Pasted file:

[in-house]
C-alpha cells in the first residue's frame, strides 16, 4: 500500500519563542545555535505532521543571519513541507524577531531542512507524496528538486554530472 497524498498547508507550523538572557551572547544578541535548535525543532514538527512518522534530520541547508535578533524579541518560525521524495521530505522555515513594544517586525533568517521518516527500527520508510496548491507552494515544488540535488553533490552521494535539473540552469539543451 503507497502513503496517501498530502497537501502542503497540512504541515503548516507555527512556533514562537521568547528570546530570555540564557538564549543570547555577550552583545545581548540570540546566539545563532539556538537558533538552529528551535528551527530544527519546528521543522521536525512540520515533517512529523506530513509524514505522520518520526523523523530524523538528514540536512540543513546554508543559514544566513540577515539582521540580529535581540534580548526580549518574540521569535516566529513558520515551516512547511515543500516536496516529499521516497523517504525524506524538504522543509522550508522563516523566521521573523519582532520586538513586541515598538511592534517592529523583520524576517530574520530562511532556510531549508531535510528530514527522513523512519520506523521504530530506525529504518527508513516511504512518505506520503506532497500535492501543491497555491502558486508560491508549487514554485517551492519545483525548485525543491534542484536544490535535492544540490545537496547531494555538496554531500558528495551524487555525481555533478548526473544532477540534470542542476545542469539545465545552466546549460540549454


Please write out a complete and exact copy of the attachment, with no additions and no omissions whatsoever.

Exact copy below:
[in-house]
C-alpha cells in the first residue's frame, strides 16, 4: 500500500519563542545555535505532521543571519513541507524577531531542512507524496528538486554530472 497524498498547508507550523538572557551572547544578541535548535525543532514538527512518522534530520541547508535578533524579541518560525521524495521530505522555515513594544517586525533568517521518516527500527520508510496548491507552494515544488540535488553533490552521494535539473540552469539543451 503507497502513503496517501498530502497537501502542503497540512504541515503548516507555527512556533514562537521568547528570546530570555540564557538564549543570547555577550552583545545581548540570540546566539545563532539556538537558533538552529528551535528551527530544527519546528521543522521536525512540520515533517512529523506530513509524514505522520518520526523523523530524523538528514540536512540543513546554508543559514544566513540577515539582521540580529535581540534580548526580549518574540521569535516566529513558520515551516512547511515543500516536496516529499521516497523517504525524506524538504522543509522550508522563516523566521521573523519582532520586538513586541515598538511592534517592529523583520524576517530574520530562511532556510531549508531535510528530514527522513523512519520506523521504530530506525529504518527508513516511504512518505506520503506532497500535492501543491497555491502558486508560491508549487514554485517551492519545483525548485525543491534542484536544490535535492544540490545537496547531494555538496554531500558528495551524487555525481555533478548526473544532477540534470542542476545542469539545465545552466546549460540549454